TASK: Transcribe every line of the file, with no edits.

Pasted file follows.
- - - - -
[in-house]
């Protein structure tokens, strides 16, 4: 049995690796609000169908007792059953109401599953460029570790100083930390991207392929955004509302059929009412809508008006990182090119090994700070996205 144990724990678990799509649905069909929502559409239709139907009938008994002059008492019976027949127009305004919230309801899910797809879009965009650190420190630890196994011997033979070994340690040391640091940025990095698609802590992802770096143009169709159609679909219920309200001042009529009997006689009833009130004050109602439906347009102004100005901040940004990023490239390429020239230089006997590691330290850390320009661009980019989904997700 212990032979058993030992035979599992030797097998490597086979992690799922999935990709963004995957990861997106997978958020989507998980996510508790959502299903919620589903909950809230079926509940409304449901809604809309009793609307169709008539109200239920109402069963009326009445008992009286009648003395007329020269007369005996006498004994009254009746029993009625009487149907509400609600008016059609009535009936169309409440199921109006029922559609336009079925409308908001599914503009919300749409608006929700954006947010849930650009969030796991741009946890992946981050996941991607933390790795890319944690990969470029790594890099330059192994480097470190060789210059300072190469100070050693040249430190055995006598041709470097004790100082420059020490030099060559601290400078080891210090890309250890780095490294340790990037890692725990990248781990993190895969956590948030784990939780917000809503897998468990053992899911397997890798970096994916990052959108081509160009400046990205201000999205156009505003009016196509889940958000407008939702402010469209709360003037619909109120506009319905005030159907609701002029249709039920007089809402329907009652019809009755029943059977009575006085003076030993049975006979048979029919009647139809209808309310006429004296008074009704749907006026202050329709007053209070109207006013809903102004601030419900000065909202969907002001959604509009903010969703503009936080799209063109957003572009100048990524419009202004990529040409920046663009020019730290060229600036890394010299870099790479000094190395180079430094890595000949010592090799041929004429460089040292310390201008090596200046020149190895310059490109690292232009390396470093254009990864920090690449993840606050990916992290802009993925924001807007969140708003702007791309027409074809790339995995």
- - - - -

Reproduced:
[in-house]
């Protein structure tokens, strides 16, 4: 049995690796609000169908007792059953109401599953460029570790100083930390991207392929955004509302059929009412809508008006990182090119090994700070996205 144990724990678990799509649905069909929502559409239709139907009938008994002059008492019976027949127009305004919230309801899910797809879009965009650190420190630890196994011997033979070994340690040391640091940025990095698609802590992802770096143009169709159609679909219920309200001042009529009997006689009833009130004050109602439906347009102004100005901040940004990023490239390429020239230089006997590691330290850390320009661009980019989904997700 212990032979058993030992035979599992030797097998490597086979992690799922999935990709963004995957990861997106997978958020989507998980996510508790959502299903919620589903909950809230079926509940409304449901809604809309009793609307169709008539109200239920109402069963009326009445008992009286009648003395007329020269007369005996006498004994009254009746029993009625009487149907509400609600008016059609009535009936169309409440199921109006029922559609336009079925409308908001599914503009919300749409608006929700954006947010849930650009969030796991741009946890992946981050996941991607933390790795890319944690990969470029790594890099330059192994480097470190060789210059300072190469100070050693040249430190055995006598041709470097004790100082420059020490030099060559601290400078080891210090890309250890780095490294340790990037890692725990990248781990993190895969956590948030784990939780917000809503897998468990053992899911397997890798970096994916990052959108081509160009400046990205201000999205156009505003009016196509889940958000407008939702402010469209709360003037619909109120506009319905005030159907609701002029249709039920007089809402329907009652019809009755029943059977009575006085003076030993049975006979048979029919009647139809209808309310006429004296008074009704749907006026202050329709007053209070109207006013809903102004601030419900000065909202969907002001959604509009903010969703503009936080799209063109957003572009100048990524419009202004990529040409920046663009020019730290060229600036890394010299870099790479000094190395180079430094890595000949010592090799041929004429460089040292310390201008090596200046020149190895310059490109690292232009390396470093254009990864920090690449993840606050990916992290802009993925924001807007969140708003702007791309027409074809790339995995």